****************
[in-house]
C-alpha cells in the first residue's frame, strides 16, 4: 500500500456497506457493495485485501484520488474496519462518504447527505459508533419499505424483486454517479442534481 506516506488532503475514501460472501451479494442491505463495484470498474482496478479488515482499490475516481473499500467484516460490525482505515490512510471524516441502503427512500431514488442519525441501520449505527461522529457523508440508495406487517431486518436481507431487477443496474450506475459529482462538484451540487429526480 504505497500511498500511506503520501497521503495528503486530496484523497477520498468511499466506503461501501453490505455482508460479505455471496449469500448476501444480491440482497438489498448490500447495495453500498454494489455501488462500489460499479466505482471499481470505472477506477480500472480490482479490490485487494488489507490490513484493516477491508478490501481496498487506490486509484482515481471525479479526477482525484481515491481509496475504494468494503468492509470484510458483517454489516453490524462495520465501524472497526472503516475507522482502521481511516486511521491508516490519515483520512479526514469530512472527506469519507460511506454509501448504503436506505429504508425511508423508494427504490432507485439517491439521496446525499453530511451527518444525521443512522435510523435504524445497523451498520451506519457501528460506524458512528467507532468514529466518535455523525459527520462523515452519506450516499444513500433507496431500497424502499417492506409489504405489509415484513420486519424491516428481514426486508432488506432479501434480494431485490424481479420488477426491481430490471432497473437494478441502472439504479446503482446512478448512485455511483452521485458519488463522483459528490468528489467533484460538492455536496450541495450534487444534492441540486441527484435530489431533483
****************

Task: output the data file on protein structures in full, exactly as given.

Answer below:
[in-house]
C-alpha cells in the first residue's frame, strides 16, 4: 500500500456497506457493495485485501484520488474496519462518504447527505459508533419499505424483486454517479442534481 506516506488532503475514501460472501451479494442491505463495484470498474482496478479488515482499490475516481473499500467484516460490525482505515490512510471524516441502503427512500431514488442519525441501520449505527461522529457523508440508495406487517431486518436481507431487477443496474450506475459529482462538484451540487429526480 504505497500511498500511506503520501497521503495528503486530496484523497477520498468511499466506503461501501453490505455482508460479505455471496449469500448476501444480491440482497438489498448490500447495495453500498454494489455501488462500489460499479466505482471499481470505472477506477480500472480490482479490490485487494488489507490490513484493516477491508478490501481496498487506490486509484482515481471525479479526477482525484481515491481509496475504494468494503468492509470484510458483517454489516453490524462495520465501524472497526472503516475507522482502521481511516486511521491508516490519515483520512479526514469530512472527506469519507460511506454509501448504503436506505429504508425511508423508494427504490432507485439517491439521496446525499453530511451527518444525521443512522435510523435504524445497523451498520451506519457501528460506524458512528467507532468514529466518535455523525459527520462523515452519506450516499444513500433507496431500497424502499417492506409489504405489509415484513420486519424491516428481514426486508432488506432479501434480494431485490424481479420488477426491481430490471432497473437494478441502472439504479446503482446512478448512485455511483452521485458519488463522483459528490468528489467533484460538492455536496450541495450534487444534492441540486441527484435530489431533483